The Cloud, Security & Standards
For better or worse, the cloud can be seen as a “game-changer” in how we store and process information. While the placement of intellectual property, business confidential or personal information in the Cloud raises security concerns, it does offer benefits. In other words, it’s coming – whether we like it or not.
On the plus side, vendors already speak of significant cost saving in the reduction of IT budgets (even if you halve the numbers, they’re still worthy of consideration by CFOs). Depending on which level of the cloud you’re dealing with, other benefits include better managed security, better resource allocation, better audit and forensic capabilities – in short, better risk management.
As for the negatives, there are many organizational (governance), technical and, yes, said the lawyer, legal risks. These range from loss of control (i.e. lock-in, loss of governance) to data protection and licensing liabilities. The technical risks are extensive and impact both the governance and legal risks. A very good analysis of the risks associated with using the cloud can be found in a recently released Cloud Computing Risk Assessment by ENISA (the European Network and Information Security Agency). I won’t dwell on them here but the report provides an excellent synopsis of the risks and an extensive series of questions to ask any provider. The Cloud Security Alliance also has a list of key security threats to cloud computing.
So we’re going to “go there” (i.e. the cloud) and we have a slew of new risks to consider. Now what? Absent anything else, lawyers will tell you to ensure there are security-related provisions in any services agreement. Generally, it’s good advice. However, negotiating and maintaining the security-related provisions will pose issues for both sides.
Governments and corporations with large volumes of transactions to process have negotiating power and will expect their demands to be met. Small and medium-sized enterprises (SMEs) have no negotiating heft and will simply receive whatever standard terms providers can get away with. “Freedom to contract” isn’t necessary the direction to go. If you’d like to see an interesting survey of cloud computing terms of service, then consider this study out of the UK.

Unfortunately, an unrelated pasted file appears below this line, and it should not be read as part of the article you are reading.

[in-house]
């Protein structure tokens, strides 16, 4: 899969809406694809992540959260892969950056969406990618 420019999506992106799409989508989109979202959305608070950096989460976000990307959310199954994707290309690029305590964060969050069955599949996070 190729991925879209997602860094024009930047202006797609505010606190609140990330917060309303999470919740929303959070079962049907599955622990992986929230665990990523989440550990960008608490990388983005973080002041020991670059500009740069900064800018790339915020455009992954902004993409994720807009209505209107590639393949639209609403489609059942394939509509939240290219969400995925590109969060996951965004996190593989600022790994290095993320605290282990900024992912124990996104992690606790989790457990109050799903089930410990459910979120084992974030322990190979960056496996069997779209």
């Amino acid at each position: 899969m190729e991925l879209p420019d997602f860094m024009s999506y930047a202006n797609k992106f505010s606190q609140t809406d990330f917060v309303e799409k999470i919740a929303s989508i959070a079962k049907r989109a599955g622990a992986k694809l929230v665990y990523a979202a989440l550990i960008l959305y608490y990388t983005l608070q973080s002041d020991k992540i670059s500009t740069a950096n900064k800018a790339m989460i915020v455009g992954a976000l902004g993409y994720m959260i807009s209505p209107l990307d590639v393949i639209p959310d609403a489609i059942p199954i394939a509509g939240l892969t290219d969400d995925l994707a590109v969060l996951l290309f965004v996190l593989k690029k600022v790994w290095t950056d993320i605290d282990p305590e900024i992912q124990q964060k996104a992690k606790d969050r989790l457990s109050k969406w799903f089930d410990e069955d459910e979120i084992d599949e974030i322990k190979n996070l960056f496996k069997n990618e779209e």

With large customers, part of the negotiations and due diligence exercise will involve greater client information demands where security/risk managers present a very long list of questions to be answered (think “death by a thousand questions”). The answers may not vary much but they’ll still have to be customized. Also customers may not like some answers so a corresponding customization of the security posture of the service offering may be expected. Not enough for a provider to say no; but likely enough to introduce some variation in security procedures.
Audit fatigue is another concern. One might argue today that while many contracts have audit rights, few organizations actually conduct audits. I think this situation will change over time. Security professionals with management responsibilities will readily tell you that responding to audits from clients is a time-consuming activity. Given the potential sub-contracting to service providers within the cloud computing business model, one has to consider evaluations of the security posture of partners, which requires time and resources to effectively address. (The same issue arises for those who work with federated identity management regimes or other trust models, but that’s a blog post for another day).
Is there a solution? My suggestion is adherence to a standard combined with annual certifications of compliance to that standard. The Cloud Security Alliance has a good starting point with its Cloud Controls Matrix. I say “starting point” simply because the documents it maps to (e.g. ISO 27001: 2005) don’t seem, in my view, to address the architectural issues raised by the cloud. (Nor does CICA 5970 or its American equivalent SAS 70 for that matter – neither are security audits no matter how many people think so.)
Adherence to a standard provides an easy way to offer customers the assurance that they require to satisfy legal obligations and insurance requirements but without a too strenuous due diligence burden. Developing a standard that addresses all the issues (starting with the ENISA list of questions) is important. If industry doesn’t do it, some government will.